Fear is an important motivation to consider for a villain because it offers insight into both their goals and their weaknesses. A villain might seek immortality to further their plans of maintaining an empire for all time, or because they fear death. In each case the heroes have different options for undermining the villain, either targeting their supposedly eternal empire, or bringing them face to face with death, perhaps even arranging an audience with the patron deity of death in your world. We’ve covered a lot of what drives a villain this week, so let’s wrap that up by going into detail on how their fears affect their goals.
A villain takes the actions they do to move away from their fears. Going back to the list of personal motivations we discussed at the start of this week (knowledge, power, justice, love, freedom, and order), let’s look at the opposites of these motivations to create a list of fears: ignorance, weakness, injustice, hate, slavery, and chaos. A villain motivated by a fear rather than a personal value is easier to undermine, creating interesting avenues for your players to weaken or even defeat the villain without facing them down in battle. Some of these approaches might seem cruel or even downright evil, but even with a party of straight-laced heroes, you can get interesting stories by presenting them with an easier way to defeat the villain that’s definitely not ethical. We’ll cover some general ways to exploit a villain’s fears and how the party can use that weakness to bring them down.
Illusion magic is a powerful thing, and coupled with the right information about what a villain is afraid of, it can be used to great effect. An illusion of a villain’s greatest fear or weakness can, at the very least, put them off balance and give the party an edge in a fight. At its most effective, it can derail a villain’s entire plan. If a villain’s fear is based on something real, a figure from their past for example, and the players can bring that figure to face the villain, that can put the villain back in their old state of mind. Or spark the release of years of pent up anger, starting a fight immediately. When thinking about your villain’s fear, consider how they respond to the source of that fear. Fight or flight? Do they stand up to it, becoming angry and confrontational, or do they seek to flee?
If they prefer to fight their fears, the heroes can use this to provoke the villain into starting a fight in disadvantageous conditions, or make them launch their plans before they are ready. If the villain flees from their fears, perhaps that is the only thing saving a town from their wrath. We’ve stuck to fears as internal, psychological motivations, but fantasy creatures often have more tangible fears and weaknesses. Vampires, for example, fear the sun. Werewolves (in their human form) fear the moon. Creatures that are vulnerable to certain types of damage (such as fire or lightning) are likely to fear sources of that damage. Perhaps the local druid is using the spell call lightning every time a monster threatens a nearby city, and the creature flees for fear of being struck by lightning. You can look to the in-game stats of your villain for more information here.
A villain that is immune to some types of magic might fear the types that can affect them. If they are physically tough but mentally weak, they might be terrified of mind control. Likewise, a powerful wizard might be most concerned with avoiding being assassinated in their sleep. Consider when your villain feels most vulnerable. Is it out in the world, while enacting their schemes? Or is it when they are in their lair, resting and recuperating? What actions would they take to reduce and mitigate their fears? There are a few universal answers, which I’ll cover in a moment, but if you can look back over everything you’ve written down about your villain so far (their goals, personality, desires, and now their fears), something should stand out to you. How do they react to feeling weak?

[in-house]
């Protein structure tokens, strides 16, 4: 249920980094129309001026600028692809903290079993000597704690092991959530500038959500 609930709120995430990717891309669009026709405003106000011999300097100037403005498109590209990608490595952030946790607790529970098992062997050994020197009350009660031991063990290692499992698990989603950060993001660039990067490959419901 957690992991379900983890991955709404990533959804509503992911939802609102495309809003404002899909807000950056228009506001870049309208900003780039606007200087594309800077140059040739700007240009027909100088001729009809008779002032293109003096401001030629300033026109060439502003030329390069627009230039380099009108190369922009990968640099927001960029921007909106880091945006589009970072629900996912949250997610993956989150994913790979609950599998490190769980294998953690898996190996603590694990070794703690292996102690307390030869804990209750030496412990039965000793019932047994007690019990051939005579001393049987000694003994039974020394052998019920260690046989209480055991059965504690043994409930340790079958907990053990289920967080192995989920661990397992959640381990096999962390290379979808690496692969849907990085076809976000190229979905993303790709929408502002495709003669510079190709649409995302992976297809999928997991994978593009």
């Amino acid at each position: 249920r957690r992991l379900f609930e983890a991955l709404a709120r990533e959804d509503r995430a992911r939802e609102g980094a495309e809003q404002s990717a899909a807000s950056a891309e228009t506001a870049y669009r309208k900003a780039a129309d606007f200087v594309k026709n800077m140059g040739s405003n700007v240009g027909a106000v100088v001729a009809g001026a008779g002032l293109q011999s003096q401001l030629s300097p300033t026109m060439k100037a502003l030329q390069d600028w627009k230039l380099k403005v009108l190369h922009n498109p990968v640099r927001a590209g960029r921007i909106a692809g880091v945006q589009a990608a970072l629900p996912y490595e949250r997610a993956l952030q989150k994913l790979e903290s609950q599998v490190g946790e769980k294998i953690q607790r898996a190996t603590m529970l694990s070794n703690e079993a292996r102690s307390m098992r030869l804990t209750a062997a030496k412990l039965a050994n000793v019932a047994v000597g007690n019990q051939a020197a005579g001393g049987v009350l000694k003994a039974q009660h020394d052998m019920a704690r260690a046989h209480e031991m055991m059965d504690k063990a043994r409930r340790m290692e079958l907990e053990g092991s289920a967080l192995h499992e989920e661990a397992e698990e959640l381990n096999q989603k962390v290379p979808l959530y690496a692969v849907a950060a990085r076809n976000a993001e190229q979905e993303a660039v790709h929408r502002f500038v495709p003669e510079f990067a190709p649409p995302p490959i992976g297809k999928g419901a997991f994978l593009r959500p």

Villains that feel physically vulnerable will seek protection, that much is obvious, but what kind of protection they seek says a lot about who they are. A villain who doesn’t trust anyone is likely to seek traps, either physical or magical (or both), rather than hiring bodyguards or teaming up with someone else. A villain who values complete control may create constructs or undead, entities they can bind using complex rules of conduct. A villain who has a very high opinion of themselves might seek out less intelligent servants to serve as minions, or they might try to bargain with a devil or demon, believing they can outwit the fiend.
A villain who feels that their plans are vulnerable (they’re worried about not being able to handle everything personally) will seek some way to control things when they aren’t physically present. While incompetent minions is a consistent trope in fiction, it should be used sparingly. If they trust others, they will seek out a lieutenant or other powerful servant they can rely on. If they don’t, they might look into magical means of transportation (for powerful villains) or just communication (for weaker ones), allowing the influence multiple areas at once. They might also just yield to this concern and keep their schemes from growing too large so they don’t have to leave their comfort zone. Fear can hold a villain back from achieving their full potential and offer a believable explanation as to why they don’t always take the most effective course of action.
And that concludes our series on villainous motivations! I hope you gained some insights into what makes a compelling villain. Next week’s posts will be all about schemes, plans, and evil plots!
Steven Gordon - 2CGaming Team
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